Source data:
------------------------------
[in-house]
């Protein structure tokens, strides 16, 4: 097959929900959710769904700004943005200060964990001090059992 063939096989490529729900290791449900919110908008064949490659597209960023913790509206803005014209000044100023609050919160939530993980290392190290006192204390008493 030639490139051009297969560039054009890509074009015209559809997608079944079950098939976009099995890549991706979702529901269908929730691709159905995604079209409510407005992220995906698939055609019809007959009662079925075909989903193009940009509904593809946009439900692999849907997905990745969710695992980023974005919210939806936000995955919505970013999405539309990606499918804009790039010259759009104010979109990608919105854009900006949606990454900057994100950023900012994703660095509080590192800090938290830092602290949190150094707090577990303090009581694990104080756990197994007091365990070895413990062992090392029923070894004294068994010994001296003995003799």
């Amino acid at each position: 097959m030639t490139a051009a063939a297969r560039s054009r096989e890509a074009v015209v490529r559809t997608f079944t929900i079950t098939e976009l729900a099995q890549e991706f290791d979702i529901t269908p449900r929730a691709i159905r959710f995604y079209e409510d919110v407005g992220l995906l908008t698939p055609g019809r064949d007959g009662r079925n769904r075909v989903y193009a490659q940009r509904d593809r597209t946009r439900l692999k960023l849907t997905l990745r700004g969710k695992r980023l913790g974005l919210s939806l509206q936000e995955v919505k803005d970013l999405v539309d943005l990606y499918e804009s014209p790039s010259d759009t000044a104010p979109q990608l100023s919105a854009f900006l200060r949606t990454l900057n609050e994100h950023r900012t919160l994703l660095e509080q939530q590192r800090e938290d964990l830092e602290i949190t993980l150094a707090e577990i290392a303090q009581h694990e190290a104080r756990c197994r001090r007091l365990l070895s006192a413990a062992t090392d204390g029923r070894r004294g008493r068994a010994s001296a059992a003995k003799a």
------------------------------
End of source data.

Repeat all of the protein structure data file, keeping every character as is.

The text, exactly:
[in-house]
């Protein structure tokens, strides 16, 4: 097959929900959710769904700004943005200060964990001090059992 063939096989490529729900290791449900919110908008064949490659597209960023913790509206803005014209000044100023609050919160939530993980290392190290006192204390008493 030639490139051009297969560039054009890509074009015209559809997608079944079950098939976009099995890549991706979702529901269908929730691709159905995604079209409510407005992220995906698939055609019809007959009662079925075909989903193009940009509904593809946009439900692999849907997905990745969710695992980023974005919210939806936000995955919505970013999405539309990606499918804009790039010259759009104010979109990608919105854009900006949606990454900057994100950023900012994703660095509080590192800090938290830092602290949190150094707090577990303090009581694990104080756990197994007091365990070895413990062992090392029923070894004294068994010994001296003995003799």
């Amino acid at each position: 097959m030639t490139a051009a063939a297969r560039s054009r096989e890509a074009v015209v490529r559809t997608f079944t929900i079950t098939e976009l729900a099995q890549e991706f290791d979702i529901t269908p449900r929730a691709i159905r959710f995604y079209e409510d919110v407005g992220l995906l908008t698939p055609g019809r064949d007959g009662r079925n769904r075909v989903y193009a490659q940009r509904d593809r597209t946009r439900l692999k960023l849907t997905l990745r700004g969710k695992r980023l913790g974005l919210s939806l509206q936000e995955v919505k803005d970013l999405v539309d943005l990606y499918e804009s014209p790039s010259d759009t000044a104010p979109q990608l100023s919105a854009f900006l200060r949606t990454l900057n609050e994100h950023r900012t919160l994703l660095e509080q939530q590192r800090e938290d964990l830092e602290i949190t993980l150094a707090e577990i290392a303090q009581h694990e190290a104080r756990c197994r001090r007091l365990l070895s006192a413990a062992t090392d204390g029923r070894r004294g008493r068994a010994s001296a059992a003995k003799a």